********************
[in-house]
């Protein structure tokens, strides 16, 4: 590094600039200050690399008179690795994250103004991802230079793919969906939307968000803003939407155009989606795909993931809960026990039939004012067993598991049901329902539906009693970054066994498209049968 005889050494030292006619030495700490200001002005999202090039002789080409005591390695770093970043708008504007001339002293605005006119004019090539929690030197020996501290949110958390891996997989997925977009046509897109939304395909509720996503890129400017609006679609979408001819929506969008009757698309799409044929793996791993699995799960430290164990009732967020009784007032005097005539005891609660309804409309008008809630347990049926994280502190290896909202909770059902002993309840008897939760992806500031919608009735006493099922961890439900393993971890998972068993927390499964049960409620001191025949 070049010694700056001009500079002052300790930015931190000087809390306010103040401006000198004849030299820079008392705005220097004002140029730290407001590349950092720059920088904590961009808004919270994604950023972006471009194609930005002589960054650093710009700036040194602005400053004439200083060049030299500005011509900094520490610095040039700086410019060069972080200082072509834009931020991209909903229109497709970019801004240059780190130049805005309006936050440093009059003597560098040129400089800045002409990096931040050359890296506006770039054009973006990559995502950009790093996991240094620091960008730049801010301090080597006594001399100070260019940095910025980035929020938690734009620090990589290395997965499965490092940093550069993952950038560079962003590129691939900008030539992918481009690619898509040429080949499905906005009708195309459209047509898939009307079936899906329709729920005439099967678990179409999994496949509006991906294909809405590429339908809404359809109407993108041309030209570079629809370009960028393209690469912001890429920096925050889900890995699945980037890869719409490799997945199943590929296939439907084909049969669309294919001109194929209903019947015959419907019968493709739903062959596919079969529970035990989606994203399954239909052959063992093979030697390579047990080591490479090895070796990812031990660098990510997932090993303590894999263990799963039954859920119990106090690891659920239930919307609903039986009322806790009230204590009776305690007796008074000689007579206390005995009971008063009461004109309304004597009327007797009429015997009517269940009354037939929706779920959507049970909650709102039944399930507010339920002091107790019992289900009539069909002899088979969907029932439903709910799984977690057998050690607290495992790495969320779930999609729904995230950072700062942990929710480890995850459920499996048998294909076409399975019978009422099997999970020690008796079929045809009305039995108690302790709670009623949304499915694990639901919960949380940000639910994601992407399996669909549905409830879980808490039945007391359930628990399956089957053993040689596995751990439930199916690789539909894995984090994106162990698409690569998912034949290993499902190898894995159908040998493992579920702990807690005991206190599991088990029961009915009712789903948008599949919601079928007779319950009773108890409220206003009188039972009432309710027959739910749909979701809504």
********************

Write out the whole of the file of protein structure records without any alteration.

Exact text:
[in-house]
């Protein structure tokens, strides 16, 4: 590094600039200050690399008179690795994250103004991802230079793919969906939307968000803003939407155009989606795909993931809960026990039939004012067993598991049901329902539906009693970054066994498209049968 005889050494030292006619030495700490200001002005999202090039002789080409005591390695770093970043708008504007001339002293605005006119004019090539929690030197020996501290949110958390891996997989997925977009046509897109939304395909509720996503890129400017609006679609979408001819929506969008009757698309799409044929793996791993699995799960430290164990009732967020009784007032005097005539005891609660309804409309008008809630347990049926994280502190290896909202909770059902002993309840008897939760992806500031919608009735006493099922961890439900393993971890998972068993927390499964049960409620001191025949 070049010694700056001009500079002052300790930015931190000087809390306010103040401006000198004849030299820079008392705005220097004002140029730290407001590349950092720059920088904590961009808004919270994604950023972006471009194609930005002589960054650093710009700036040194602005400053004439200083060049030299500005011509900094520490610095040039700086410019060069972080200082072509834009931020991209909903229109497709970019801004240059780190130049805005309006936050440093009059003597560098040129400089800045002409990096931040050359890296506006770039054009973006990559995502950009790093996991240094620091960008730049801010301090080597006594001399100070260019940095910025980035929020938690734009620090990589290395997965499965490092940093550069993952950038560079962003590129691939900008030539992918481009690619898509040429080949499905906005009708195309459209047509898939009307079936899906329709729920005439099967678990179409999994496949509006991906294909809405590429339908809404359809109407993108041309030209570079629809370009960028393209690469912001890429920096925050889900890995699945980037890869719409490799997945199943590929296939439907084909049969669309294919001109194929209903019947015959419907019968493709739903062959596919079969529970035990989606994203399954239909052959063992093979030697390579047990080591490479090895070796990812031990660098990510997932090993303590894999263990799963039954859920119990106090690891659920239930919307609903039986009322806790009230204590009776305690007796008074000689007579206390005995009971008063009461004109309304004597009327007797009429015997009517269940009354037939929706779920959507049970909650709102039944399930507010339920002091107790019992289900009539069909002899088979969907029932439903709910799984977690057998050690607290495992790495969320779930999609729904995230950072700062942990929710480890995850459920499996048998294909076409399975019978009422099997999970020690008796079929045809009305039995108690302790709670009623949304499915694990639901919960949380940000639910994601992407399996669909549905409830879980808490039945007391359930628990399956089957053993040689596995751990439930199916690789539909894995984090994106162990698409690569998912034949290993499902190898894995159908040998493992579920702990807690005991206190599991088990029961009915009712789903948008599949919601079928007779319950009773108890409220206003009188039972009432309710027959739910749909979701809504």